The link missing in the explanation is why, or if, those with the underlying conditions are in fact more likely to be abused; or whether that should be dismissed as coincidence. The truth is, I believe, to be found in the nature of the abuse.

In my experience, the sexual molestation was not for anyone’s gratification. It was for control via humiliation. A certain lack of an ability to control a person can be perceived in the basic symptoms of the conditions underlying Schizophrenia itself. This is what I have indicated as the ‘apparent’ nature of the conditions, independent of any symptoms warranting a diagnosis of Schizophrenia, proper. The result is that the abuser can, quite clearly, be seen as punishing the abused for their condition, in order to better control them (by humiliation). And certainly the unspeakable harm done by the abusers can give rise to symptoms (given the conditions) warranting a proper diagnosis of Schizophrenia.

Of course, if the connection between Schizophrenia and a history of being abused holds true generally (albeit probablistically and statistically), it creates further problems for those with a diagnosis of Schizophrenia. First, there are studies linking a history of having been abused to being abusers. If authorities take these studies at their word, they could place those with a diagnosis of Schizophrenia under greater suspicion than they already are. Meanwhile, those who sought to humiliate their victims with abuse when they were young are more than happy to raise suspicion against their victims (and deflect blame from themselves) by calling them abusers (not to mention ‘Schiz’) in what can amount to a persecution within a community at a later time in life. Management of this burden, while overcoming economic hardship due to the shadow cast by stigma, can lead to homelessness or suicide. These are extremely weighty matters for a community as well as those who are or have been diagnosed with Schizophrenia and/or have been abused, and it is important to consider the degree of validity in the connections involved.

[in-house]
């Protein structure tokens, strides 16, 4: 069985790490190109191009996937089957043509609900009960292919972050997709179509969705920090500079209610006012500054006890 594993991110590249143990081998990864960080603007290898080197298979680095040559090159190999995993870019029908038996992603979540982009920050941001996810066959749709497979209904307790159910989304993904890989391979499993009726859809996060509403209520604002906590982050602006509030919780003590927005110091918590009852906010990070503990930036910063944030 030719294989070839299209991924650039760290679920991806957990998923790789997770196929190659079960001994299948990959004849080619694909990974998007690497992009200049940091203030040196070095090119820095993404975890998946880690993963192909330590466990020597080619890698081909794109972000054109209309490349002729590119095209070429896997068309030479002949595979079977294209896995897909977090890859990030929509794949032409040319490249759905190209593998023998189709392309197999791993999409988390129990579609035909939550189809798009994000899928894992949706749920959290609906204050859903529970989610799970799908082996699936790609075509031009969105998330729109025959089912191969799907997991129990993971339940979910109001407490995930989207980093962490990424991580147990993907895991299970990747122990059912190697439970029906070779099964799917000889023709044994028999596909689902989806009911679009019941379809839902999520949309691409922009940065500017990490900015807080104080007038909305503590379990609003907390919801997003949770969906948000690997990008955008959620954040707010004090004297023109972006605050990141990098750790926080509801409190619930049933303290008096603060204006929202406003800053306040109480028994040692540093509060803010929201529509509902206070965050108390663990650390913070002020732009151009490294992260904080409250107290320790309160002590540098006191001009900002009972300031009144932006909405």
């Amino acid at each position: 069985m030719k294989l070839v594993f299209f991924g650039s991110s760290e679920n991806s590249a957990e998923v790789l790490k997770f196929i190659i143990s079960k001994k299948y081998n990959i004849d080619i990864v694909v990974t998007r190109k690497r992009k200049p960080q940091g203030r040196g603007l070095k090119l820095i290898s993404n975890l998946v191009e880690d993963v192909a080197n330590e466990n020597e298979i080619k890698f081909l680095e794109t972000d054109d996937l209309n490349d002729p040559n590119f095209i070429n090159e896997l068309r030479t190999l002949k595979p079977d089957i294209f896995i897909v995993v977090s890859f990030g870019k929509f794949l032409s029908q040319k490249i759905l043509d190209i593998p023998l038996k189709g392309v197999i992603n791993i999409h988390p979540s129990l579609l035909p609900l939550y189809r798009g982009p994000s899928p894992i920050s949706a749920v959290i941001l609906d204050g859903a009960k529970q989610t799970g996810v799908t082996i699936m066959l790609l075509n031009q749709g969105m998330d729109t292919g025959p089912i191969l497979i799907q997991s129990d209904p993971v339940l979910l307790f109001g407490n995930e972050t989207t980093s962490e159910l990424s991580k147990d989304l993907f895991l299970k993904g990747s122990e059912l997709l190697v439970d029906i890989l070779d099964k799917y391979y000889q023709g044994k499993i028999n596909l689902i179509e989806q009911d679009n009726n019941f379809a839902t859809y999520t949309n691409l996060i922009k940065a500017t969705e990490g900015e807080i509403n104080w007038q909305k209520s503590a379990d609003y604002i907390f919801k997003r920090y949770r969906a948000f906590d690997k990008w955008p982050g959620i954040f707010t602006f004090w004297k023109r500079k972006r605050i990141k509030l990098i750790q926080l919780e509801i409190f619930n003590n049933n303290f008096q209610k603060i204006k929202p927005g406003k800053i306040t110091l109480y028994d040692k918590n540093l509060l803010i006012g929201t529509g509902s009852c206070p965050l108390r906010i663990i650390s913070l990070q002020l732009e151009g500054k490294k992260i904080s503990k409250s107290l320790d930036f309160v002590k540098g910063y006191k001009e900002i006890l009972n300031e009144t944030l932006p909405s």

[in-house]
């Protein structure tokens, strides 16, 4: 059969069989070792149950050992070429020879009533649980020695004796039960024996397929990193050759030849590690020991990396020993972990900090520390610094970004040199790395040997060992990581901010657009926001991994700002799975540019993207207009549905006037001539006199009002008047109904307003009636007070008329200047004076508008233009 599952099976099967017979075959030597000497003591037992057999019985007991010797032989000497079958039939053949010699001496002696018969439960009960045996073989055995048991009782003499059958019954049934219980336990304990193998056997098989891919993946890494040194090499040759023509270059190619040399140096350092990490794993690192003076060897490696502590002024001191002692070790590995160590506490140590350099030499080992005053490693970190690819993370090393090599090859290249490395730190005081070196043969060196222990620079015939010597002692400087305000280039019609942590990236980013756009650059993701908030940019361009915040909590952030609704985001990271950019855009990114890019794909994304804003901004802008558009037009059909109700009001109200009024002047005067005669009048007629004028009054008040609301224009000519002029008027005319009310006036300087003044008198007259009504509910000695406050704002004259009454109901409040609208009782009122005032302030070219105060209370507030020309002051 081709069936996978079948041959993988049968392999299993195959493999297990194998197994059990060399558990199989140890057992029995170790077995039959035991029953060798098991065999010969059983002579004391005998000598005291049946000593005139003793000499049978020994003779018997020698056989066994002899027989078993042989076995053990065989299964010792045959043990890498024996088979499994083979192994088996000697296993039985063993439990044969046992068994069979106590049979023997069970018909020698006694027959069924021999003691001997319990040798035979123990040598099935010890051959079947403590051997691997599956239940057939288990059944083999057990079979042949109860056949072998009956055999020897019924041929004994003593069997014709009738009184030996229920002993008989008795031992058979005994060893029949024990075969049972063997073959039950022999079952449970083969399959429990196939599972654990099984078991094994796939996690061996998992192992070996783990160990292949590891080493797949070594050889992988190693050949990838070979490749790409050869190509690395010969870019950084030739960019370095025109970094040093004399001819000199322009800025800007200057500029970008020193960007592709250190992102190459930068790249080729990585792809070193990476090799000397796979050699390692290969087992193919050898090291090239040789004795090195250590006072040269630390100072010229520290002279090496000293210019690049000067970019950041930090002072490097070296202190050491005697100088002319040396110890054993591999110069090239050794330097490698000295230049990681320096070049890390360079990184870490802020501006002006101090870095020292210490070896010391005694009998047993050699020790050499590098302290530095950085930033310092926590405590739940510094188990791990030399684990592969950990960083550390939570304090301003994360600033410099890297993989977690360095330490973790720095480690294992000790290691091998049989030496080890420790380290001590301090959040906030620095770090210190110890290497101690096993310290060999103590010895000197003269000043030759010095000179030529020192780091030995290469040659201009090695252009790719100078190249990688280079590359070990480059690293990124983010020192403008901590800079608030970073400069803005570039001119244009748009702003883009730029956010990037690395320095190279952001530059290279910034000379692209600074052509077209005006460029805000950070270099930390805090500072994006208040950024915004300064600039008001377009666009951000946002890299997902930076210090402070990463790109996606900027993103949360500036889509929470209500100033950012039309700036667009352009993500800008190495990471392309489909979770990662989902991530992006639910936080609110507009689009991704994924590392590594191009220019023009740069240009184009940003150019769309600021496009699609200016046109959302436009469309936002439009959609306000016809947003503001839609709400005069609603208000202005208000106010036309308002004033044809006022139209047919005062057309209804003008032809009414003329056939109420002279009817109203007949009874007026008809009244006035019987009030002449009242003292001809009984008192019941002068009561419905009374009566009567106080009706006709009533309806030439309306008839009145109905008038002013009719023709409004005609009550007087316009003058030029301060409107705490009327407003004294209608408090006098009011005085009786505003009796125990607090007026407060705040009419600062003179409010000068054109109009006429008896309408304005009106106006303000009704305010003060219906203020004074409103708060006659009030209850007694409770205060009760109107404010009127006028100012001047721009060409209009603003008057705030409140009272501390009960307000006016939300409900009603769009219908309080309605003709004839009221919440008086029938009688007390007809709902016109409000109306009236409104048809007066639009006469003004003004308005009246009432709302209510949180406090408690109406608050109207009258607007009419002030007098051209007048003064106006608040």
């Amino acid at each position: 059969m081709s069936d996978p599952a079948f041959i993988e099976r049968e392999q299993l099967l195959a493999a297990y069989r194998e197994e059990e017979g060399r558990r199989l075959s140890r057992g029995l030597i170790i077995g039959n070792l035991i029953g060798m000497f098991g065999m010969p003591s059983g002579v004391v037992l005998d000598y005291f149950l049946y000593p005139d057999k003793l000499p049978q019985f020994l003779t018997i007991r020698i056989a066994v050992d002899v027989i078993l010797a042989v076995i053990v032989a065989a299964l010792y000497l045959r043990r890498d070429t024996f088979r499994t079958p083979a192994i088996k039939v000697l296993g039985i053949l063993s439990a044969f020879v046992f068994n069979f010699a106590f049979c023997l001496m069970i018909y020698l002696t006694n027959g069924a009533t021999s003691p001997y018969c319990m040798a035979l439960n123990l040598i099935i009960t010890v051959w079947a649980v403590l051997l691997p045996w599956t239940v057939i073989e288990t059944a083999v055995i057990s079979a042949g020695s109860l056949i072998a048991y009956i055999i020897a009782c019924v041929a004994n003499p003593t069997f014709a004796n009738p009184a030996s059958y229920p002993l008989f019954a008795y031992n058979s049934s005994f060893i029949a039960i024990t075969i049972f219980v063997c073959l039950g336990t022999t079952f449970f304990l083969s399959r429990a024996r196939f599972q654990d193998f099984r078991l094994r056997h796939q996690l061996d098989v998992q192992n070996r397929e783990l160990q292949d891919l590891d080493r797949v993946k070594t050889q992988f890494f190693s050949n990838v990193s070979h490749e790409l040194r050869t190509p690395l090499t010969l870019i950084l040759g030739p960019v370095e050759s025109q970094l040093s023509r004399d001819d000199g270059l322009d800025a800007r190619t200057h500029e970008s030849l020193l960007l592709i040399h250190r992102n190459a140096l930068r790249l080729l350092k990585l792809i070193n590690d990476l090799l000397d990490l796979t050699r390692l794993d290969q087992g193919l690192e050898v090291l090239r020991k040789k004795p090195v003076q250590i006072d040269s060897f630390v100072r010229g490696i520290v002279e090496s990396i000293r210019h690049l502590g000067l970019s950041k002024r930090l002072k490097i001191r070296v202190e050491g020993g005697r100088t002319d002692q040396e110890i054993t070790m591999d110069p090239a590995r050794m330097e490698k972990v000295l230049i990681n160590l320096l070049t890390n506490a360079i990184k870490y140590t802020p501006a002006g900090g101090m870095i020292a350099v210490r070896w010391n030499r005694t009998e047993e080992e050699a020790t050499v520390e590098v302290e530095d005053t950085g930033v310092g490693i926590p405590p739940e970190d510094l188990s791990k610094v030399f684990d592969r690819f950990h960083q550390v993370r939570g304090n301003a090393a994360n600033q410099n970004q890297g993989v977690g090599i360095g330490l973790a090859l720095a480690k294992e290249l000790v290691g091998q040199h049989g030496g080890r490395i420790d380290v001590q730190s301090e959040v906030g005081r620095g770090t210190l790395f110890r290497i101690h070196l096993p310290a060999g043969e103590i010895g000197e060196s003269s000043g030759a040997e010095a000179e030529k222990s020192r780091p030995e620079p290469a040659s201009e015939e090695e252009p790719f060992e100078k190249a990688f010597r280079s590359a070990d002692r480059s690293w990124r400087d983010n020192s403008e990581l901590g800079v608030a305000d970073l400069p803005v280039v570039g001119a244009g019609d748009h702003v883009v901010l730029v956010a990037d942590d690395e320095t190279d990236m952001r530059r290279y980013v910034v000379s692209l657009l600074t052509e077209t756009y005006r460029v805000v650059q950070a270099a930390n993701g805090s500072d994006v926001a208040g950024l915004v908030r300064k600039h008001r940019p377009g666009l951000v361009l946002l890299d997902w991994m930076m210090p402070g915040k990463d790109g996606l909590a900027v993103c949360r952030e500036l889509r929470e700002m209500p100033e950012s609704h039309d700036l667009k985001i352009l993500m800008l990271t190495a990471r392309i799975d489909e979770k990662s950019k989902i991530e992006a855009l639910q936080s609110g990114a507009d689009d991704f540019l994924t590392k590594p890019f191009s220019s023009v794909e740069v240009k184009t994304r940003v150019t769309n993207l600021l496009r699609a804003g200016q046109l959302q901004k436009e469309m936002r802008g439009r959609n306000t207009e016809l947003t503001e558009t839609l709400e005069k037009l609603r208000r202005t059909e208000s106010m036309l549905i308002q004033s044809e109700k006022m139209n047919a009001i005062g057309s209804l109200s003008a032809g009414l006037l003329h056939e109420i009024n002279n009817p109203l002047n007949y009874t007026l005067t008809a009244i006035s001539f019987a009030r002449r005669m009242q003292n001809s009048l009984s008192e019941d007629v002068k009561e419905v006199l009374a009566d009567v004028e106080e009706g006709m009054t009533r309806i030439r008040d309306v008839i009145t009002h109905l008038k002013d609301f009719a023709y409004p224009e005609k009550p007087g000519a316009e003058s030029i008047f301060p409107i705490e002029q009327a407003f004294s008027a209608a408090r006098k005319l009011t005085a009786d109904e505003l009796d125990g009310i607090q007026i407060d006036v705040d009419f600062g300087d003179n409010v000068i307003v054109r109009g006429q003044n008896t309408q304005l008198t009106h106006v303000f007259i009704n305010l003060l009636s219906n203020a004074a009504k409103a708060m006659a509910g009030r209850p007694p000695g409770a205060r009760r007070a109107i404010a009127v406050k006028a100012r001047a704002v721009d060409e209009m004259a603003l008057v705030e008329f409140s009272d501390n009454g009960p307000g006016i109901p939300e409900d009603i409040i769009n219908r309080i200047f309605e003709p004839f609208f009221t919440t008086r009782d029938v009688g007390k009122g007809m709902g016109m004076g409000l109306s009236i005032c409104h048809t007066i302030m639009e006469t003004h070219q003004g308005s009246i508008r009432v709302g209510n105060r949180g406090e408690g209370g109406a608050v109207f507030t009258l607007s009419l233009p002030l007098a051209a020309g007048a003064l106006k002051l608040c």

First, not all those diagnosed with Schizophrenia were sexually molested; the rate at which this is the case is unknown and the connection not generally established. The studies on the probability of the abused becoming abusers principally give the percentages of those who have been found guilty of abuse who were also abused as children; and it should not be forgotten that the probability that one was abused given one is an abuser is not the same as the probability that one is an abuser given that one was abused. Furthermore, if the data on whether an abuser was abused is collected by asking the abuser if they were abused, one can expect that these numbers would be inflated by a propensity to deflect blame. Finally, the propensity of abused to become abusers depends to a great extent on, among other matters, the stability of the home and family they grew up in. All of this makes it very strictly a mistake to fear or raise suspicion against anyone who was abused or has been diagnosed with Schizophrenia, on this basis alone or rumor alike (not to mention the possible fabrication of corroborating evidence); and puts a responsibility on society to intervene in those situations where suspicion against a child, later in life, might be due, if nothing is done today.

The most important thing for our society to realize is that in the middle of all of this, there is a person. They are not some preprogrammed automaton simply programmed by competing forces forever incapable of acting according to their will, but a thinking, living human being who can make choices to be a good citizen and decide their role in serving their community. If they are ostracized, they are not given that chance.